Ethanol woes pile up for U.S. corn producers

The 2020-21 U.S. corn supply-demand balance sheet could see carryout blossom as high as 193 million tones

The ethanol sector is going to be hurting for a while and that means depressed grain prices, say experts.

Brian Healy, director of global ethanol market development with the United States Grains Council, estimates world production of the fuel will be down 20 percent in 2020 and likely won’t fully recover until 2022.

The steep reduction caused by COVID-19 travel restrictions and plummeting fuel prices will erase almost all of the gains in global ethanol production since 2013.

U.S. output has tanked to 537,000 barrels per day, a 49 percent drop from pre-COVID-19 levels. And that isn’t likely to rebound any time soon.

“Storage pressures will weigh heavily on the ability of the industry to return to producing again,” he said during a Global Grain webinar.

The U.S. had 26.3 million barrels of ethanol stocks for the week ending April 24, 2020. That is a burdensome supply of the fuel.

There are mounting stockpiles of ethanol all over the world, said Healy.

The U.S. Renewable Fuels Association commissioned a study that is forecasting a US$10 billion drop in sales in 2020. The association warned that the damage extends well beyond the ethanol industry.

“America’s farmers will also be negatively impacted as ethanol typically provides a market for two out of every five rows of corn and more than one-third of the annual sorghum crop,” it stated in a recent press release.

The association says ethanol production could fall three billion gallons in 2020, a 20 percent reduction from what had been expected for the year.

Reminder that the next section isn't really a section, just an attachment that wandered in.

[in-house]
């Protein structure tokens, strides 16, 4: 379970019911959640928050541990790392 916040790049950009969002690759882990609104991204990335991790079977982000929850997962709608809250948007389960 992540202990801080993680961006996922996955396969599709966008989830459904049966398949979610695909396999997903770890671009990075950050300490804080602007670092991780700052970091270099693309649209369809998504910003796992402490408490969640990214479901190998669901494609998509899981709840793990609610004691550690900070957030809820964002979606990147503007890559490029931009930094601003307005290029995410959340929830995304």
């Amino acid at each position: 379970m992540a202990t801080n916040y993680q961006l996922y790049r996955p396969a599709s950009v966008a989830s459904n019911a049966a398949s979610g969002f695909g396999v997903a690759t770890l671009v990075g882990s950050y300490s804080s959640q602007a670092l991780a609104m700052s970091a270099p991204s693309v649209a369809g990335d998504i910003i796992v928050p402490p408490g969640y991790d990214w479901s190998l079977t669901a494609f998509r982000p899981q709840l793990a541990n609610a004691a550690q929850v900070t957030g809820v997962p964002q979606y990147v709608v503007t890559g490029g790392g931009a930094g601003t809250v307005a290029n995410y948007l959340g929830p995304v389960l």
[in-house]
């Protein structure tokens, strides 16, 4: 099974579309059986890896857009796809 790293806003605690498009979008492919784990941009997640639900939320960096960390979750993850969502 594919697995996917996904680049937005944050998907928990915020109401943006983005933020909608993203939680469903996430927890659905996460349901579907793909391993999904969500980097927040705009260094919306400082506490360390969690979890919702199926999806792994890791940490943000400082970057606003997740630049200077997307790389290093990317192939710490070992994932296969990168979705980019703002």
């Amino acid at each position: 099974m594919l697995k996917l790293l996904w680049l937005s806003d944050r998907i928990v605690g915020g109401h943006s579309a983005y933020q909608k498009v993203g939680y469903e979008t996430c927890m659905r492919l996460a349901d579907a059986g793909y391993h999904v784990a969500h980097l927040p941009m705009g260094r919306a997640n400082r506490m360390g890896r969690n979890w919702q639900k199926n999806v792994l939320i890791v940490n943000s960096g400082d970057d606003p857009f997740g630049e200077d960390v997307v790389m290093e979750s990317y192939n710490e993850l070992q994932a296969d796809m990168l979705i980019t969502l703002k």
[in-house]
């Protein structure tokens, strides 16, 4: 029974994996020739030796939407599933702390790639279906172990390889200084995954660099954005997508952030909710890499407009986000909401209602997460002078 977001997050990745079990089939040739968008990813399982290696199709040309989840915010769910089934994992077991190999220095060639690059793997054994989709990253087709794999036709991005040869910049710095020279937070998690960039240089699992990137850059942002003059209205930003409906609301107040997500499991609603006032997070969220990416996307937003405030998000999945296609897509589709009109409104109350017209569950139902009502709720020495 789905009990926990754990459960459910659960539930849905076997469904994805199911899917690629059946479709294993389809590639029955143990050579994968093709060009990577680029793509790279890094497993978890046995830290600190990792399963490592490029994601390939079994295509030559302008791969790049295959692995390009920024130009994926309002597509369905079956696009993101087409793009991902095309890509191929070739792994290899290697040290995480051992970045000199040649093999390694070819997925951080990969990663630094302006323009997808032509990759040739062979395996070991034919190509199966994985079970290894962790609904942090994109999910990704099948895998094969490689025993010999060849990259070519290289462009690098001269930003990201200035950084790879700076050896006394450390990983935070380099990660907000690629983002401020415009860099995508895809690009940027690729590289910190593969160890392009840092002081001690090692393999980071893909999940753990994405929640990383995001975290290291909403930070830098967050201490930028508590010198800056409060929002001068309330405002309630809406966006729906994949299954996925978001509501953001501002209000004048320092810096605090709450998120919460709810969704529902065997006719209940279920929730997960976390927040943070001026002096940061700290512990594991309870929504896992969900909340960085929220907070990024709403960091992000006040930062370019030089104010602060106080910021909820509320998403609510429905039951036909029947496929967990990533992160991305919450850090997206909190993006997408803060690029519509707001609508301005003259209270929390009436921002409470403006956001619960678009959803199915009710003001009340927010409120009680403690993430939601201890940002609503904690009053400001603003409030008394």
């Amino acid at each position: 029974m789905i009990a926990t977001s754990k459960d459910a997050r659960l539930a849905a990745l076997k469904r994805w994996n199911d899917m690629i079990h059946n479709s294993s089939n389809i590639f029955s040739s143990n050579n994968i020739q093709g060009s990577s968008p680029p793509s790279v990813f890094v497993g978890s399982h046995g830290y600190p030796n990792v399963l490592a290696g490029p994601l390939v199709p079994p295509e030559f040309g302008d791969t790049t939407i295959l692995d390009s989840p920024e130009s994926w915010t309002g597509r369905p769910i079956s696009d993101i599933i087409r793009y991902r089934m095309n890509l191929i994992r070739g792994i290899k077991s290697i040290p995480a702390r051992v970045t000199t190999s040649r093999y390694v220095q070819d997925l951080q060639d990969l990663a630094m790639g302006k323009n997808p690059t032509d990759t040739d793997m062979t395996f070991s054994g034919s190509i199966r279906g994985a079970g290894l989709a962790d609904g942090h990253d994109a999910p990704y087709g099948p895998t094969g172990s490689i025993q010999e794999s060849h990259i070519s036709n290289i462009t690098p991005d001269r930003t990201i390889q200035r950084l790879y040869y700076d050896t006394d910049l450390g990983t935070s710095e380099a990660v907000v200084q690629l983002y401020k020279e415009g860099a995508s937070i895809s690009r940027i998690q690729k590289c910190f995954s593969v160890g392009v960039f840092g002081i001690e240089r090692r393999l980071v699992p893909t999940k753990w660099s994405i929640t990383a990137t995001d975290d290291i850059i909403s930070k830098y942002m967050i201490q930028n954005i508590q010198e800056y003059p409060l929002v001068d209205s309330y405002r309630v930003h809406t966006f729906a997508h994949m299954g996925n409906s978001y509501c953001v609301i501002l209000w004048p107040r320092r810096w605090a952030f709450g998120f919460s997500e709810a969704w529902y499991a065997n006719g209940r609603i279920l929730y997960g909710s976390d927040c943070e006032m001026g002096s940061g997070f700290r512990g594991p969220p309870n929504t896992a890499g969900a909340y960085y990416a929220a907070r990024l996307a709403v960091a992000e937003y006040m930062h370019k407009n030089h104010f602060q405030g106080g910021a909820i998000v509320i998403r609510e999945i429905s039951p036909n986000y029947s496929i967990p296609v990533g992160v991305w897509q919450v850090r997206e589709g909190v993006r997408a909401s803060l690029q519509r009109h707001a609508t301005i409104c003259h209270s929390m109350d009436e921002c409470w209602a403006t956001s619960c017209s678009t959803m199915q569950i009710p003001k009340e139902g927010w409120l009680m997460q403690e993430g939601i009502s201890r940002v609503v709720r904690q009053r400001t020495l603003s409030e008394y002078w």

Tim Worledge, managing editor of AgriCensus, said the general equation is that there are 2.8 bushels of corn in every gallon of ethanol.

He said the U.S. ethanol industry was chewing through 2.7 million tonnes of corn per week through mid-March. It is now processing 1.43 million tonnes per week.

So that is 1.23 million tonnes being added to the U.S. corn stockpile every week that the COVID-19 travel restrictions stay in place.

When he looks at the 2020-21 U.S. corn supply/demand balance sheet he thinks carryout could blossom as high as 193 million tonnes, which is a “huge number.”

He expects 2020-21 average cash corn prices to be $3 per bushel or lower.

Healy said about 70 of the 200 ethanol plants in the U.S. are not pumping out any fuel today and another 40 are producing below capacity.

Plants could easily be shut down for eight to 12 months and some of them will never reopen for business.

“This is absolutely going to happen,” he said.

China is the world’s second-largest corn ethanol producer behind the U.S. In 2019, the country produced 5.7 billion litres of the fuel, using nine million tonnes of corn.

China’s national blend rate for the fuel is 2.5 percent. The plan was to increase that to 10 percent in 2020 but the government has backed away from that objective.

Healy said that had nothing to do with COVID-19. It was due to an easing of China’s corn stocks and the lack of access to U.S. ethanol, which faces a 70 percent import tariff in China.

Corn ethanol is new to Brazil but it is growing rapidly. Production doubled three years ago and again last year.

The country produced 1.4 billion litres of corn ethanol in 2019, using 3.4 million tonnes of corn.

Corn ethanol accounts for 5.5 percent of Brazil’s total ethanol production, which is dominated by sugarcane ethanol. But it is expected to grow to a 20 percent market share over the next eight years or eight billion litres of production.

“Corn is eyeing significant expansion in that market spurred by favorable margins in Mato Grosso and surrounding regions,” said Healy.

About the author

Markets at a glance


Stories from our other publications